Wavelets are a recently developed signal processing tool enabling the analysis on several timescales of the local properties of complex signals that can present non-stationary zones. They lead to a huge number of applications in various fields, such as, for example, geophysics, astrophysics, telecommunications, imagery and video coding. They are the foundation for new techniques of signal analysis and synthesis and find beautiful applications to general problems such as compression and denoising.

The propagation of wavelets in the scientific community, academic as well as industrial, is surprising. First of all, it is linked to their capacity to constitute a tool adapted to a very broad spectrum of theoretical as well as practical questions. Let us try to make an analogy: the emergence of wavelets could become as important as that of Fourier analysis. A second element has to be noted: wavelets have benefited from an undoubtedly unprecedented trend in the history of applied mathematics. Indeed, very soon after the grounds of the mathematical theory had been laid in the middle of the 1980s [MEY 90], the fast algorithm and the connection with signal processing [MAL 89] appeared at the same time as Daubechies orthogonal wavelets [DAU 88]. This body of knowledge, diffused through the Internet and relayed by the dynamism of the research community enabled a fast development in numerous applied mathematics domains, but also in vast fields of application.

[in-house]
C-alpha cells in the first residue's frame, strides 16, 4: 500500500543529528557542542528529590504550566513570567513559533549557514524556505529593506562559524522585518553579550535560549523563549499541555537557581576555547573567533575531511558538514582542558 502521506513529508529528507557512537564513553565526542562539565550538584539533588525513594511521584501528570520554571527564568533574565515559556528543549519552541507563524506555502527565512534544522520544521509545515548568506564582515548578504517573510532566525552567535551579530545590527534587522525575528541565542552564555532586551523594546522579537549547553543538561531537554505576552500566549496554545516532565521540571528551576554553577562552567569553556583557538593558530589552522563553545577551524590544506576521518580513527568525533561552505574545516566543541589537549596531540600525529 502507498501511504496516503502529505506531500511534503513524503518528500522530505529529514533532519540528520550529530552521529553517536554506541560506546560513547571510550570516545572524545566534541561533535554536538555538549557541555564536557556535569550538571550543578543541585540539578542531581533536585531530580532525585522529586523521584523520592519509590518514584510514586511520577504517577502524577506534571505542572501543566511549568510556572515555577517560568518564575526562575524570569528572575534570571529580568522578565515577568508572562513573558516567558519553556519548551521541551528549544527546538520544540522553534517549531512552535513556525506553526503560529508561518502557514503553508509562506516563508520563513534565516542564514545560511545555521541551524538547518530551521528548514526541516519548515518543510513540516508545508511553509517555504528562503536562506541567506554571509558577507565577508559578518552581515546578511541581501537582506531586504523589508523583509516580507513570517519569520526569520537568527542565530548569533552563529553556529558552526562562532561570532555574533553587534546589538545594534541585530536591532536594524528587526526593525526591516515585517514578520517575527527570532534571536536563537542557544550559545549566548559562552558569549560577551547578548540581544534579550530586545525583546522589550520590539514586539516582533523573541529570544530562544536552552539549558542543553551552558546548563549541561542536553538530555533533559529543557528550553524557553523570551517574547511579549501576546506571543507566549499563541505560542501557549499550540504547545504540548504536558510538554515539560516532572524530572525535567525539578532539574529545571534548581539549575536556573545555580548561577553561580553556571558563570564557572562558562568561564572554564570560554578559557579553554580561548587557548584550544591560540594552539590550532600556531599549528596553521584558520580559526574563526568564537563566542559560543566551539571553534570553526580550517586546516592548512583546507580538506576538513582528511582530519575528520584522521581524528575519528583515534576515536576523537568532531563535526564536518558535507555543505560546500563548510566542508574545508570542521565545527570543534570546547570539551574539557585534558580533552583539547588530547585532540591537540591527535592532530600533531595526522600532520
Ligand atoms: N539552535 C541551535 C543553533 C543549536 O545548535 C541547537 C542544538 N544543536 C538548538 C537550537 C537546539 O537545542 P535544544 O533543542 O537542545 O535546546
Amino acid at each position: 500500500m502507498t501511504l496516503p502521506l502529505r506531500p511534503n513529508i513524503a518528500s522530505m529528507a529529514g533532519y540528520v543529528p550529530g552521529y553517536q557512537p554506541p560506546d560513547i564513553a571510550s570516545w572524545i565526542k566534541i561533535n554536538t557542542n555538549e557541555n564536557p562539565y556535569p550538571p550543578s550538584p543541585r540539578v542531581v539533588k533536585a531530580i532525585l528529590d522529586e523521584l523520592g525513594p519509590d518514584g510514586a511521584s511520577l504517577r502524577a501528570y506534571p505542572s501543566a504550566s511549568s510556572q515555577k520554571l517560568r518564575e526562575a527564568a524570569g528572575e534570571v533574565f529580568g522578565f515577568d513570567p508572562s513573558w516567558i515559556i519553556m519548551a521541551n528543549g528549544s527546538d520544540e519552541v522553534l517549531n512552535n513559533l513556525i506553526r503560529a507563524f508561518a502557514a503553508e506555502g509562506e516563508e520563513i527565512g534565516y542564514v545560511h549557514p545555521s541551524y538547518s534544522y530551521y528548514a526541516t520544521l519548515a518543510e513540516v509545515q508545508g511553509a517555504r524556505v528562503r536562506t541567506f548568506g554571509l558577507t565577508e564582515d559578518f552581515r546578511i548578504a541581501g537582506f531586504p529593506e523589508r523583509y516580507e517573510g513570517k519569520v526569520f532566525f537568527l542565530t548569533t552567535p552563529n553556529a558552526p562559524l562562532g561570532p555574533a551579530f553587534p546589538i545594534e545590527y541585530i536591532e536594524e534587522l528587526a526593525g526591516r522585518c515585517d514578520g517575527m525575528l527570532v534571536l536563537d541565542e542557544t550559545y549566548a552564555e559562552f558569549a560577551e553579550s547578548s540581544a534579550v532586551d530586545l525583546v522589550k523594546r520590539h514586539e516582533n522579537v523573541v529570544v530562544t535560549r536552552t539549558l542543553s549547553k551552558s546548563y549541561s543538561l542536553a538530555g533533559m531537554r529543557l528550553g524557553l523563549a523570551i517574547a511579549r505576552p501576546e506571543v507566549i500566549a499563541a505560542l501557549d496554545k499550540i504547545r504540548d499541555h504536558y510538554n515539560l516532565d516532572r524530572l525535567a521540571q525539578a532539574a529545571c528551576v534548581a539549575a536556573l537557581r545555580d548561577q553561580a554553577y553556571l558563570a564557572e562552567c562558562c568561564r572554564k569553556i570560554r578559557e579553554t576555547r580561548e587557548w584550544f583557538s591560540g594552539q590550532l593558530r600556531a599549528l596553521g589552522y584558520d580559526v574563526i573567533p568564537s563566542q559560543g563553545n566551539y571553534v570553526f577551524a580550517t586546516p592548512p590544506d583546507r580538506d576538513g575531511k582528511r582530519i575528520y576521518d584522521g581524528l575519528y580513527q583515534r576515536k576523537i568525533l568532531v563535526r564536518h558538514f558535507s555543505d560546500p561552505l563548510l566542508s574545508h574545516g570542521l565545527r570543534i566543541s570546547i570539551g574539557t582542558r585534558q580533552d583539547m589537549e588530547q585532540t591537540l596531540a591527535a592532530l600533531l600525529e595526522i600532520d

Thus, in ...

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